International relations major Megan Schwab '15 and religious studies major Breanna Ribeiro '14 published an article in the viewpoints section of the McMinnville News Register in reaction to the latest coup of the Egyptian government. Read the article here: “Women struggle for safety, independence in Egypt and USA.”
Schwab conducted research with Professor Patrick Cottrell in the summer of '13 focusing on accountability issues with the United Nations with regards to sexual violence, spreading of disease and other crimes committed against local Haitian populations during peacekeeping missions. Ribeiro conducted research with Professor Dawn Nowacki analyzing patterns of violence against women in Middle Eastern and North African countries during times of political upheaval.
Professor Patrick Cottrell of the political science and international relations departments at Linfield College is first to direct the Program for Liberal Arts and Civic Engagement (PLACE). A large part of the inception and development of the new program, Cottrell also headed up the program during its 2012-13 pilot year. Composed of a board of 11 Faculty fellows and 3 Student fellows (including International Relations major Megan Schwab 15'), PLACE identifies a broad interdisciplinary theme and uses it to highlight two or three different Linfield Curriculum designations. As there are eight designations, a four-year student will see each of the designations highlighted during their time at Linfield. This theme then serves as a focal point for cross-campus events, innovation in integrated and experiential learning and community dialogue.
Click here for more information about this year's theme: Legacies of War.
Following a semester abroad in Ecuador, international relations major Sam Gauksheim '14 spent the summer of '13 studying the medicinal plant program at the EsSalud Complementary Medicine Clinic in Trujillo, Peru, under the direction of Tom Love, professor of anthropology and cocordinator of Latin American studies at Linfield. Many medicinal plants can only be found in the mountains in Peru, so the goal of the project was to aid the Peruvians in setting up a supply chain of medicinal plants from th emountains down to the coast of Trujillo.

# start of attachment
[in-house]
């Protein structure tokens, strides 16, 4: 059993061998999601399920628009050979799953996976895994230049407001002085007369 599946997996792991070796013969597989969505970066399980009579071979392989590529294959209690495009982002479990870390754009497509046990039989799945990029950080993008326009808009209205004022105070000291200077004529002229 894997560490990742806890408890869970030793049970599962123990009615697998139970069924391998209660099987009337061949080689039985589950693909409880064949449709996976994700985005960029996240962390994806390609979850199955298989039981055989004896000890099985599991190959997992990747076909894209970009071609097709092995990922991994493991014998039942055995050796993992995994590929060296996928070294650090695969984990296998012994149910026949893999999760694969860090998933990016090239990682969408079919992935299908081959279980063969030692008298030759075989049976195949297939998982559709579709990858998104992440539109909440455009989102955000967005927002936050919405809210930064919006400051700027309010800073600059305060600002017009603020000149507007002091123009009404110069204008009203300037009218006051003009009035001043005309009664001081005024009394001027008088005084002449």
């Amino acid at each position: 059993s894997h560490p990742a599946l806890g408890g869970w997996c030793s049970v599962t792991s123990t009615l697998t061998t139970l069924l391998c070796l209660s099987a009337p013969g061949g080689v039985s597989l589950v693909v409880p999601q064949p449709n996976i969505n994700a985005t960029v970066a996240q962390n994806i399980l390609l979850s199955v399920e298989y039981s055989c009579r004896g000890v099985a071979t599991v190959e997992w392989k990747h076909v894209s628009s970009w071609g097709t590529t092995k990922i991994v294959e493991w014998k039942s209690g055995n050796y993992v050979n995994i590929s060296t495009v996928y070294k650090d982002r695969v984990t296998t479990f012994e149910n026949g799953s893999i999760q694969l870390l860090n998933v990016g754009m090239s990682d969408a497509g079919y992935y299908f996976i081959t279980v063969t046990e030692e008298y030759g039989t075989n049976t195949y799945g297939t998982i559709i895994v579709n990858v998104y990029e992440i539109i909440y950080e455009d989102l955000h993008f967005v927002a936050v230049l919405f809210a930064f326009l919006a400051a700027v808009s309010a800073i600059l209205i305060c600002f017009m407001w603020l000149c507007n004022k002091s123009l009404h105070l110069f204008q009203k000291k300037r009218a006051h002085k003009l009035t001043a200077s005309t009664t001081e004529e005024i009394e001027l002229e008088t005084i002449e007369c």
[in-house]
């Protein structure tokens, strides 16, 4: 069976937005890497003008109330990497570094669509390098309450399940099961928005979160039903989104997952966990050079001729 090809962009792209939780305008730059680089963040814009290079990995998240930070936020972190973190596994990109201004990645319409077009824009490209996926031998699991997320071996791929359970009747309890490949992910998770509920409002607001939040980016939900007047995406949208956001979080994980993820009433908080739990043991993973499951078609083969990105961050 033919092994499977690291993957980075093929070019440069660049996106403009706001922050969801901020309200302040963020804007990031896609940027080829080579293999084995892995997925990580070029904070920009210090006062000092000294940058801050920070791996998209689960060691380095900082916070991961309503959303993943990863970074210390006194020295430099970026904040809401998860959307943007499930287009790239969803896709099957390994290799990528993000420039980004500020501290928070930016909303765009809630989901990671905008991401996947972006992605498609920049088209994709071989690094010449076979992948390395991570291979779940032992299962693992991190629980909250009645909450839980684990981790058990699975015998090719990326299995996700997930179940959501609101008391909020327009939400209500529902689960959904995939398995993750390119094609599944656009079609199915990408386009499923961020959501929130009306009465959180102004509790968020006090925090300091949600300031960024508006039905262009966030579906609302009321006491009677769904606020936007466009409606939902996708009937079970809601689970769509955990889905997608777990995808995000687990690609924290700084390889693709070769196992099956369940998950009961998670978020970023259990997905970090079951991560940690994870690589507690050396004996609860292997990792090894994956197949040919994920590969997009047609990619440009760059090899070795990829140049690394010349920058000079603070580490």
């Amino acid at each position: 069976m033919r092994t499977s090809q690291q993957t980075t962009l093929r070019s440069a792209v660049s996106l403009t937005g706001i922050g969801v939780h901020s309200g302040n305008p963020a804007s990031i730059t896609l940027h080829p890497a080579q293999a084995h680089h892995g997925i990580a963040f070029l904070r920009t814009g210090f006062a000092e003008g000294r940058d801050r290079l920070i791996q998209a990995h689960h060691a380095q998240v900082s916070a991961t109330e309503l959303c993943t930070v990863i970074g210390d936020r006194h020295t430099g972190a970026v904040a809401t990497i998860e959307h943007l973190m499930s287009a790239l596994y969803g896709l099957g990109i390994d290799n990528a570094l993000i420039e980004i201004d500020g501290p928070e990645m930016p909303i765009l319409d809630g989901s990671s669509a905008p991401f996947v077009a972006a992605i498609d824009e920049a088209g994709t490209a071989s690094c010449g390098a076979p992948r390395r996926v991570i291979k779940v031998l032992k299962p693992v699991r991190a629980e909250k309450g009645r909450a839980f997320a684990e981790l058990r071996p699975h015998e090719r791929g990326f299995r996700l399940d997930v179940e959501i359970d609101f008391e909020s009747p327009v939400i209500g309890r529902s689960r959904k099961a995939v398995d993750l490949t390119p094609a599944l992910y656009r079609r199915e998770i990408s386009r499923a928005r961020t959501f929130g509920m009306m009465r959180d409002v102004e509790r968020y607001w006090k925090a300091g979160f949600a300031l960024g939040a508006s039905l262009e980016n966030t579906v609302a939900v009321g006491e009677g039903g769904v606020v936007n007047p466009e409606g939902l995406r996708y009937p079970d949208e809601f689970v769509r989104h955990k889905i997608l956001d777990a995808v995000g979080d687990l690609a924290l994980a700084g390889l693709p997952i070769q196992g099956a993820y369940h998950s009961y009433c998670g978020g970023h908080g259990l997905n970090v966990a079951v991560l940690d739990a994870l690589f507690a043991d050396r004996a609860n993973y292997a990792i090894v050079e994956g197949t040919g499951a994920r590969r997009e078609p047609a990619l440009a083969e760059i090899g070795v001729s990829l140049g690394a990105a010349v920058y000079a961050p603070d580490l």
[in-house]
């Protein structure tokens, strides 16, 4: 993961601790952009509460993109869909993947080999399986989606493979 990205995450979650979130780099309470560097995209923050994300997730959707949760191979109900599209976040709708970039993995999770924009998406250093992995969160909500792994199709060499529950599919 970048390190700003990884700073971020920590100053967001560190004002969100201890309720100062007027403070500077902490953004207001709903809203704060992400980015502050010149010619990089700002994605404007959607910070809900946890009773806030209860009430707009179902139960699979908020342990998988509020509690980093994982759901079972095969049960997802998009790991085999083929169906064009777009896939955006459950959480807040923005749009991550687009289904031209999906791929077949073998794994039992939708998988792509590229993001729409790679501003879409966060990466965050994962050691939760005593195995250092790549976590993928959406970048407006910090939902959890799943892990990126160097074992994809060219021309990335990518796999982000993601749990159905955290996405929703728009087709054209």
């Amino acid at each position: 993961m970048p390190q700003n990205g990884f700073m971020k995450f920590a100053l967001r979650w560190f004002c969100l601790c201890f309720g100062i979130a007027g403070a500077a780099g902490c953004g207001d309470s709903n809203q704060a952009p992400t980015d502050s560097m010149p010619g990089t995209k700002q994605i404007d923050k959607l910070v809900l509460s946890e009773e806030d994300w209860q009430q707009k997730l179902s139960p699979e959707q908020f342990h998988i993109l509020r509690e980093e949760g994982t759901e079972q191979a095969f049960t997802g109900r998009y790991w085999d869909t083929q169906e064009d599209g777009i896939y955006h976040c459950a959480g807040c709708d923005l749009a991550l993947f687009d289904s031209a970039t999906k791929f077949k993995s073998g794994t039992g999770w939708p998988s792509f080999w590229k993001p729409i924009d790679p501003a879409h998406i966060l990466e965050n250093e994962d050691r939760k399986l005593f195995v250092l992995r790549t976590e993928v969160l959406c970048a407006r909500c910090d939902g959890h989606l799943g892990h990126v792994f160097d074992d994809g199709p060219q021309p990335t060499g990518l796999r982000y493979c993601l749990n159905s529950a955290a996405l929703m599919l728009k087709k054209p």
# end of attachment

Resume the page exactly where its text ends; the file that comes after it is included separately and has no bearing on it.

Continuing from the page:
Gauksheim conducted interviews with government leaders, farmers, physicians, and others, traveling and writing bi-lingual reports on the project and often translating for people in the research group who did not speak Spanish.
Linfield College senior Clara Martinez 14' spent the past sumer as an intern for the World Affairs Council of Oregon after she was awarded the Deborah M. Olsen Public Service Internship. She worked closely with Amy Barass, director of International Visitors and Training Programs and Linfield alumni. The International Visitor Leadership Program is the U.S. Department of State’s professional exchange program. Current and emerging foreign leaders are selected by U.S. Foreign Service Officers at U.S. Embassies around the world. Martinez worked with delegates from 20 countries by helping to introduce them to different aspects of Oregon and U.S. culture.
At one point in her internship Martinez worked on a sub-regional project for Burma, Indonesia and the Philippines. Representatives from these countries came to the U.S. to explore the theme of economic models for community sustainability in the U.S. Martinez helped introduce these visitors to the Portland area and accompanied them to the Blanchet House of Hospitality, where they all served meals to the homeless.